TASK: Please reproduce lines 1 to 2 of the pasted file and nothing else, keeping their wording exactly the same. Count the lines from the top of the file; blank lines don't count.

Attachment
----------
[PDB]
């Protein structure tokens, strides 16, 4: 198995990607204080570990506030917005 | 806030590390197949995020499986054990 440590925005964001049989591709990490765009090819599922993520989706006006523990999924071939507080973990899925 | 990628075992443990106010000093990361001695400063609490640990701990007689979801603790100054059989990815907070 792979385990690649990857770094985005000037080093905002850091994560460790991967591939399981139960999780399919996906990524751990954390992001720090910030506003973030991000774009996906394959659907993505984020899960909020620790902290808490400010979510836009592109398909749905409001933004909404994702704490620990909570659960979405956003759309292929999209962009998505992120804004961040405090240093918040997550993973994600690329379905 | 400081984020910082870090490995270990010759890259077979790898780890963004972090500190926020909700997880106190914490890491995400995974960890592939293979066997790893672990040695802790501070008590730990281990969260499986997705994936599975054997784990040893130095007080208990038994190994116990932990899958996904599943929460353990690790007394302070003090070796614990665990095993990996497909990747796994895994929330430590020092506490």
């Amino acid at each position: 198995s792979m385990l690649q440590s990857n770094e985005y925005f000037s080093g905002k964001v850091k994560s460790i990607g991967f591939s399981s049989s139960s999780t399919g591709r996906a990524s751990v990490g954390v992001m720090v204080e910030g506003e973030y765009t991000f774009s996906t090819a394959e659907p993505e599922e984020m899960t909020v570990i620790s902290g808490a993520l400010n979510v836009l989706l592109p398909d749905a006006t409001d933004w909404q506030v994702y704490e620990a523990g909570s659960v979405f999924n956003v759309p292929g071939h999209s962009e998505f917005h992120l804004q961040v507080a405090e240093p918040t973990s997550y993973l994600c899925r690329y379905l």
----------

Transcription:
[PDB]
């Protein structure tokens, strides 16, 4: 198995990607204080570990506030917005 | 806030590390197949995020499986054990 440590925005964001049989591709990490765009090819599922993520989706006006523990999924071939507080973990899925 | 990628075992443990106010000093990361001695400063609490640990701990007689979801603790100054059989990815907070 792979385990690649990857770094985005000037080093905002850091994560460790991967591939399981139960999780399919996906990524751990954390992001720090910030506003973030991000774009996906394959659907993505984020899960909020620790902290808490400010979510836009592109398909749905409001933004909404994702704490620990909570659960979405956003759309292929999209962009998505992120804004961040405090240093918040997550993973994600690329379905 | 400081984020910082870090490995270990010759890259077979790898780890963004972090500190926020909700997880106190914490890491995400995974960890592939293979066997790893672990040695802790501070008590730990281990969260499986997705994936599975054997784990040893130095007080208990038994190994116990932990899958996904599943929460353990690790007394302070003090070796614990665990095993990996497909990747796994895994929330430590020092506490």